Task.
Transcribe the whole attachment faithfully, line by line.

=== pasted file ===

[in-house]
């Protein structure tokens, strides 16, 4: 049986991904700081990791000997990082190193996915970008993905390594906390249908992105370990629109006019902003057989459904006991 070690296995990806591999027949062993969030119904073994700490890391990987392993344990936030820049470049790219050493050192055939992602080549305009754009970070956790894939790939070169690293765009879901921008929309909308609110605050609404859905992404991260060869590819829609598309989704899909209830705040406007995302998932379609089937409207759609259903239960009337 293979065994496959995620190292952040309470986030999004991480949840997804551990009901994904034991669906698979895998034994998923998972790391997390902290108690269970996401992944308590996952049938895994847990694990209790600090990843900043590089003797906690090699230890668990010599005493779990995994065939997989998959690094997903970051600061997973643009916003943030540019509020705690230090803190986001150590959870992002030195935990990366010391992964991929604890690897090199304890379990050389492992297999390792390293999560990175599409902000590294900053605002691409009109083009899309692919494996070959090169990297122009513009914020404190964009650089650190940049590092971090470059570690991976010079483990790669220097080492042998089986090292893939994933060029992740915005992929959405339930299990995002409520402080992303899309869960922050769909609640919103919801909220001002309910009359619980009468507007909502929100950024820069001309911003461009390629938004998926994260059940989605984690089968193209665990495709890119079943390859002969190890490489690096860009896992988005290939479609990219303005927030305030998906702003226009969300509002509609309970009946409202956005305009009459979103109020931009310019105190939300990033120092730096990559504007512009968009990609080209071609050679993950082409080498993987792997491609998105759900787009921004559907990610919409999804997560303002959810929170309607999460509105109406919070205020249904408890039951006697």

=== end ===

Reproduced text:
[in-house]
């Protein structure tokens, strides 16, 4: 049986991904700081990791000997990082190193996915970008993905390594906390249908992105370990629109006019902003057989459904006991 070690296995990806591999027949062993969030119904073994700490890391990987392993344990936030820049470049790219050493050192055939992602080549305009754009970070956790894939790939070169690293765009879901921008929309909308609110605050609404859905992404991260060869590819829609598309989704899909209830705040406007995302998932379609089937409207759609259903239960009337 293979065994496959995620190292952040309470986030999004991480949840997804551990009901994904034991669906698979895998034994998923998972790391997390902290108690269970996401992944308590996952049938895994847990694990209790600090990843900043590089003797906690090699230890668990010599005493779990995994065939997989998959690094997903970051600061997973643009916003943030540019509020705690230090803190986001150590959870992002030195935990990366010391992964991929604890690897090199304890379990050389492992297999390792390293999560990175599409902000590294900053605002691409009109083009899309692919494996070959090169990297122009513009914020404190964009650089650190940049590092971090470059570690991976010079483990790669220097080492042998089986090292893939994933060029992740915005992929959405339930299990995002409520402080992303899309869960922050769909609640919103919801909220001002309910009359619980009468507007909502929100950024820069001309911003461009390629938004998926994260059940989605984690089968193209665990495709890119079943390859002969190890490489690096860009896992988005290939479609990219303005927030305030998906702003226009969300509002509609309970009946409202956005305009009459979103109020931009310019105190939300990033120092730096990559504007512009968009990609080209071609050679993950082409080498993987792997491609998105759900787009921004559907990610919409999804997560303002959810929170309607999460509105109406919070205020249904408890039951006697």